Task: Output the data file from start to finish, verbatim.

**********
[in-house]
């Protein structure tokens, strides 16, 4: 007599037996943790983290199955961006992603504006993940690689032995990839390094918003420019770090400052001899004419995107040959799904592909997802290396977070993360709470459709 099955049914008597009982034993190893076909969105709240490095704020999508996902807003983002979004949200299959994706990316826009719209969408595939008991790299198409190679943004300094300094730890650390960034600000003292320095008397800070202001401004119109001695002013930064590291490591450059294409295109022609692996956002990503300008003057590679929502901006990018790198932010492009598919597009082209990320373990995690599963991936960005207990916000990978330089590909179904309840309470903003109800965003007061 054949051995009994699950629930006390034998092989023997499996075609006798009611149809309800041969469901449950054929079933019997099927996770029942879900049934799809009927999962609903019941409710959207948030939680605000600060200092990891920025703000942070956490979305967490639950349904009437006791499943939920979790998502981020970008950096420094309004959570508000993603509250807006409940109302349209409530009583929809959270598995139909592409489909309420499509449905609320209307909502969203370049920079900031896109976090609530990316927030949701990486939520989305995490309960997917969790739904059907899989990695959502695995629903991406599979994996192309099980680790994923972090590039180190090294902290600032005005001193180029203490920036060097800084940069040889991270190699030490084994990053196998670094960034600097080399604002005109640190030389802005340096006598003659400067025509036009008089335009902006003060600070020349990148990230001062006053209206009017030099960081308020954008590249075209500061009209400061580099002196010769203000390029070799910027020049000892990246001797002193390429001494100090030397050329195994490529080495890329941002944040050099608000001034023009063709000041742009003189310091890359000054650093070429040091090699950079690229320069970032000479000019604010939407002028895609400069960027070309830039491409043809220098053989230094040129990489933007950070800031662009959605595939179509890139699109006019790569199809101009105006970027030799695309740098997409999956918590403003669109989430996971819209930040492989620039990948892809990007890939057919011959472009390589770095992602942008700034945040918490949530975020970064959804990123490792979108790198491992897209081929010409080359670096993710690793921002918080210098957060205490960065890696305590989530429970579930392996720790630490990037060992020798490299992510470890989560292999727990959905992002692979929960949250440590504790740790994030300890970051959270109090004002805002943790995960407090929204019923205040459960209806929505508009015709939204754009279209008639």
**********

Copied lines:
[in-house]
């Protein structure tokens, strides 16, 4: 007599037996943790983290199955961006992603504006993940690689032995990839390094918003420019770090400052001899004419995107040959799904592909997802290396977070993360709470459709 099955049914008597009982034993190893076909969105709240490095704020999508996902807003983002979004949200299959994706990316826009719209969408595939008991790299198409190679943004300094300094730890650390960034600000003292320095008397800070202001401004119109001695002013930064590291490591450059294409295109022609692996956002990503300008003057590679929502901006990018790198932010492009598919597009082209990320373990995690599963991936960005207990916000990978330089590909179904309840309470903003109800965003007061 054949051995009994699950629930006390034998092989023997499996075609006798009611149809309800041969469901449950054929079933019997099927996770029942879900049934799809009927999962609903019941409710959207948030939680605000600060200092990891920025703000942070956490979305967490639950349904009437006791499943939920979790998502981020970008950096420094309004959570508000993603509250807006409940109302349209409530009583929809959270598995139909592409489909309420499509449905609320209307909502969203370049920079900031896109976090609530990316927030949701990486939520989305995490309960997917969790739904059907899989990695959502695995629903991406599979994996192309099980680790994923972090590039180190090294902290600032005005001193180029203490920036060097800084940069040889991270190699030490084994990053196998670094960034600097080399604002005109640190030389802005340096006598003659400067025509036009008089335009902006003060600070020349990148990230001062006053209206009017030099960081308020954008590249075209500061009209400061580099002196010769203000390029070799910027020049000892990246001797002193390429001494100090030397050329195994490529080495890329941002944040050099608000001034023009063709000041742009003189310091890359000054650093070429040091090699950079690229320069970032000479000019604010939407002028895609400069960027070309830039491409043809220098053989230094040129990489933007950070800031662009959605595939179509890139699109006019790569199809101009105006970027030799695309740098997409999956918590403003669109989430996971819209930040492989620039990948892809990007890939057919011959472009390589770095992602942008700034945040918490949530975020970064959804990123490792979108790198491992897209081929010409080359670096993710690793921002918080210098957060205490960065890696305590989530429970579930392996720790630490990037060992020798490299992510470890989560292999727990959905992002692979929960949250440590504790740790994030300890970051959270109090004002805002943790995960407090929204019923205040459960209806929505508009015709939204754009279209008639």